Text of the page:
He right down to the river-ford had driven; And mere astonishment would make you daft
To see the double kind of footsteps strange
He has impressed wherever he did range.
« The cattle's track on the black dust full well
Is evident, as if they went towards The place from which they came—that asphodel
Meadow, in which I feed my many herds; His steps were most incomprehensible—
I know not how I can describe in words Those tracks—he could have pone along the sands Neither upon his feet nor on his hands;—
"He must have had some other stranger mode Of moving on: those vestigos immense,
Far as I traced them on the sandy road,
No mark nor track denoting where they trod
A mortal hedger saw him as he past
To Pylos, with the cows, in fiery haste.
"I found that in the dark he quietly
Had sacrificed some cows, and before light
Had thrown the ashes all dispersedly
About the road—then, still as gloomy night,
Had crept into his cradle, either eye
Rubbing, and cogitating some new sleight.
No eagle could have seen him as he lay
Hid in his cavern from the peering day.
"I taxed him with the fact, when he averred
Nor even had in any manner heard
Nor could he tell, though offered a reward,
So speaking, Phoebus sate; and Hermes then
Addressed the Supreme Lord of Gods and Men:
"Great Father, you know clearly beforehand
I am a most veracious person, and
At sunrise Phoebus came, but with no band
To my abode, seeking his heifers there,
And saying that I must show him where they are,
"Or he would hurl me down the dark abyss.
I know that every Apollonian limb Is clothed with speed and might and manliness,
As a green bank with flowers—but unlike hiin I was born yesterday, and you may guess
He well knew this when he indulged the whim Of bullying a poor little new-born thing That slept, and never thought of cow-driving.
"Am I like a strong fellow who steals kine?
Believe me, dearest Father, such you are, This driving of the herds is none of mine;
Across my threshold did I wander ne'er, So may I thrive I I reverence the divine
Sun and the Gods, and I love you, and care Even for this hard accuser—who must know I am as innocent as they or you.
"I swear by these mostgloriously-wroughtportals(It is, you will allow, an oath of might)
Through which the multitude of the Immortals
Devising schemes for the affairs of mortals—
Although mine enemy be great and strong.
His cruel threat—do thou defend the young!"
So speaking, the Cyllenian Argiphont
Winked, as if now his adversary was fitted :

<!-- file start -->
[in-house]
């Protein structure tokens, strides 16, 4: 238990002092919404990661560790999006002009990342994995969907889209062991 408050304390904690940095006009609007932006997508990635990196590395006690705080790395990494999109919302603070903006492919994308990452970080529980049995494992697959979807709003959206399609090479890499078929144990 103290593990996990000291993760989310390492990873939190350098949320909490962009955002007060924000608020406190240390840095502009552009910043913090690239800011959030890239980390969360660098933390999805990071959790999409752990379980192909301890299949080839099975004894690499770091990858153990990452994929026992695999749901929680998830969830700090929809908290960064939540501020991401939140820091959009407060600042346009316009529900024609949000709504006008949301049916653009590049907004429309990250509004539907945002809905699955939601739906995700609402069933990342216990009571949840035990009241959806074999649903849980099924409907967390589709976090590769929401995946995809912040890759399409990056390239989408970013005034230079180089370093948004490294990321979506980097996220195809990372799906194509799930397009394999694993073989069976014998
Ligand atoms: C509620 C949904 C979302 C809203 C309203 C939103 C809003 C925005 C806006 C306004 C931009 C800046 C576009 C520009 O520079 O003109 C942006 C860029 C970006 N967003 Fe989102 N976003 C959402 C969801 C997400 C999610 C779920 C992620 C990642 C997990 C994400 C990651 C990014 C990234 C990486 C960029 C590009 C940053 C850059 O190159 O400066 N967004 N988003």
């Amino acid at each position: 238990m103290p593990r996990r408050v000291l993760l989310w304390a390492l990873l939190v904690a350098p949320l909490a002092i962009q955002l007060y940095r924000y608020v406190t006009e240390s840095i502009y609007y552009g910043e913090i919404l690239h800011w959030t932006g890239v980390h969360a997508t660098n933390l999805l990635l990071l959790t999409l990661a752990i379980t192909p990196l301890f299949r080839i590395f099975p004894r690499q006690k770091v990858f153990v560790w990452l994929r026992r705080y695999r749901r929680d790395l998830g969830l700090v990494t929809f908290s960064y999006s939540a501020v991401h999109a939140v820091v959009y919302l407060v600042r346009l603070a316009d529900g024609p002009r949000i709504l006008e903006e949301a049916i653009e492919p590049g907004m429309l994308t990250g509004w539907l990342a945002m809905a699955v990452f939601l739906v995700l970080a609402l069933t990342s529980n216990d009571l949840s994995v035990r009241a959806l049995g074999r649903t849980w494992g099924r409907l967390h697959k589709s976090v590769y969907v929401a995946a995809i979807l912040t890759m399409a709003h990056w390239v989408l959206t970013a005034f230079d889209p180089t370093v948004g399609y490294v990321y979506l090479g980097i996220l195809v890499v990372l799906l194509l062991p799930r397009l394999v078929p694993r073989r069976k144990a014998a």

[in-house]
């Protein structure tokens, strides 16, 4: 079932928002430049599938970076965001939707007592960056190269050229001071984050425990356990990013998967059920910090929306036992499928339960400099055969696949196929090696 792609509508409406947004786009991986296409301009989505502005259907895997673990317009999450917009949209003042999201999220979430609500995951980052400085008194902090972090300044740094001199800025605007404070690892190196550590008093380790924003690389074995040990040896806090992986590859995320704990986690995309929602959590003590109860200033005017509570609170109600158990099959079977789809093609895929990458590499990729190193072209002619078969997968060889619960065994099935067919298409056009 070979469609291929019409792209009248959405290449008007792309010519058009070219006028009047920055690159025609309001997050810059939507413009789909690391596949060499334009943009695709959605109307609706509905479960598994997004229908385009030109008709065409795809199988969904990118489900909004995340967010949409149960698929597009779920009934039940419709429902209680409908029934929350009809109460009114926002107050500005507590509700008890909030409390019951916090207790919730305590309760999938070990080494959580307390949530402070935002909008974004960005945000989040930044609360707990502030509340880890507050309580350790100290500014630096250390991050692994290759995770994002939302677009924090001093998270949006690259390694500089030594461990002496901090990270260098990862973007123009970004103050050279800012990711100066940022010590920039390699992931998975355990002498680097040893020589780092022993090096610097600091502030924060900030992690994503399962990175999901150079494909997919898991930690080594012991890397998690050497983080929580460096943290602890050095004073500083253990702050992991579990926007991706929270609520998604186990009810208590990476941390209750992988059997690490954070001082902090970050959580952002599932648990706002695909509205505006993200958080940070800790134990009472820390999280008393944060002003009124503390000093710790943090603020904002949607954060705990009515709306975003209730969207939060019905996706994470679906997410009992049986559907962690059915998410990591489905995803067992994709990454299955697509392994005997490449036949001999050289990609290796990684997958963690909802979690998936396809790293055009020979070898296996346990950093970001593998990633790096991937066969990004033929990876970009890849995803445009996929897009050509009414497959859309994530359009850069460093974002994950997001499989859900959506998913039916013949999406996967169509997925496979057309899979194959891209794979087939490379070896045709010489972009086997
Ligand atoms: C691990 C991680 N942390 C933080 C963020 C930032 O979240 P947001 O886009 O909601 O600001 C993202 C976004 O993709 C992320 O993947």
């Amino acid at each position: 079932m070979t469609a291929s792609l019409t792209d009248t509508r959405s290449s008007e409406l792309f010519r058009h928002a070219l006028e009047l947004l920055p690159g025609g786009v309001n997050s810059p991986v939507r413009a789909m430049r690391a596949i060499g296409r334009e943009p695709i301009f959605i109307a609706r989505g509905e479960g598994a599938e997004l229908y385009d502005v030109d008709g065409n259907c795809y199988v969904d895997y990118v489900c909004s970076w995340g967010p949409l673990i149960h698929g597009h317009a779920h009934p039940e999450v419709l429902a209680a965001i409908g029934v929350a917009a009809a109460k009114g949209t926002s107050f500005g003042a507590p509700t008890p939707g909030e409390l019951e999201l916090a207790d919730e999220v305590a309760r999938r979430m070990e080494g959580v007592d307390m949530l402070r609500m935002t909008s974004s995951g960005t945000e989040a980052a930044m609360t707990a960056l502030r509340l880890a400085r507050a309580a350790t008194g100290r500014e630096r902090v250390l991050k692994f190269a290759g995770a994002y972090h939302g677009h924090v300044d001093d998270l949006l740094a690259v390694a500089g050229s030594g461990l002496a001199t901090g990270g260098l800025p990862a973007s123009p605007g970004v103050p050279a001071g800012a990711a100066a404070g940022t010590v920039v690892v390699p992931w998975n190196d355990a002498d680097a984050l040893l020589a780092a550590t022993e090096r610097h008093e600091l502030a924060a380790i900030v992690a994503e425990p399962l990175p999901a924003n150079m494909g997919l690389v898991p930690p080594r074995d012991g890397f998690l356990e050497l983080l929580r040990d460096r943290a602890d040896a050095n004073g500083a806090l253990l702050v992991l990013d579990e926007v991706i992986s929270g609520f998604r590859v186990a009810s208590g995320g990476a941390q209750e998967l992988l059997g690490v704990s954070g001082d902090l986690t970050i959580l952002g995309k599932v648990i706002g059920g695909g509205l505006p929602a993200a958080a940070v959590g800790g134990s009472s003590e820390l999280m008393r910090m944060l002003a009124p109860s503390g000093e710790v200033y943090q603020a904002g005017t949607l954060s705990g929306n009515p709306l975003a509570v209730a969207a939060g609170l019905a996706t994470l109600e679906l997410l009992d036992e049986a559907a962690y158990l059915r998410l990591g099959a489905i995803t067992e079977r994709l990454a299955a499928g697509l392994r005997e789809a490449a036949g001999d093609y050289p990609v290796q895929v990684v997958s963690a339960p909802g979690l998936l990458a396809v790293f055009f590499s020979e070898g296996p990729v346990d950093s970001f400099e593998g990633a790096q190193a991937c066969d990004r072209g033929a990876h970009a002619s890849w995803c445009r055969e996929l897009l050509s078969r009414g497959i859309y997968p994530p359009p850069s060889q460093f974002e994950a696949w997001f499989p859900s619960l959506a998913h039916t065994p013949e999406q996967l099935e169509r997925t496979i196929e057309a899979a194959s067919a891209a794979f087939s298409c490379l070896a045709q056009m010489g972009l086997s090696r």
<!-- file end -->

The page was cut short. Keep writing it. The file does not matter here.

And Jupiter, according to his wont,
Laughed heartily to hear the subtle-witted
Infant give such a plausible account,
Judgment at present—and his exhortation
Was, to compose the affair by arbitration.
And they by mighty Jupiter were bidden
Neither the other chiding nor yet chidden:
To lead the way, and show where he had hidden
Obeyed the jEgis-bearer's will—for he
Is able to persuade all easily.
These lovely children of Heaven's highest Lord Hastened to Pylos and the pastures wide
And lofty stalls by the Alphean ford,
Where wealth in the mute night is multiplied
With silent growth. Whilst Hermes drove the herd Out of the stony cavern, Phoebus spied
The hides of those the little babe had slain,
Stretched on the precipice above the plain.
"How was it possible," then Phoebus said,
A thing on mother's milk and kisses fed,
E'en I myself may well hereafter dread
When you grow strong and tall."—He spoke, and
Stiff withy bands the infant's wrists around, [bound
He might as well have bound the oxen wild;
The withy bands, though Btarkly interknit, Fell at the feet of the immortal child,
Loosened by some device of his quick wit. Phoebus perceived himself again beguiled,
And stared—while Hermes sought some hole or Looking askance and winking fast as thought, [pit, Where he might hide himself, and not be caught.
Sudden he changed his plan, and with strange skill Subdued the strong Latonian, by the might
Of winning music, to his mightier will;
His left hand held the lyre, and in his right
The plectrum struck the chord*—unconquerable Up from beneath his hand in circling flight
The gathering music rose—and sweet as Love
The penetrating notes did live and move
Within the heart of great Apollo—he Listened with all his soul, and laugh ed for pi
Close to his side stood harping fearlessly The unabashed boy; and to the measure
Of the sweet lyre, there followed loud and fi His joyous voice; for he unlocked the
Of his deep song, illustrating the birth
Of the bright Gods and the dark desert Earth
And how to the Immortals every one
But chief Mnemosyne did Maia's son
Clothe in the light of his loud melodies;—
And, as each God was born or had begun,
Sung of his birth and being—and did move
Apollo to unutterable love.
These words were winged with his swift deli eh t: "You heifer-stealing schemer, well do you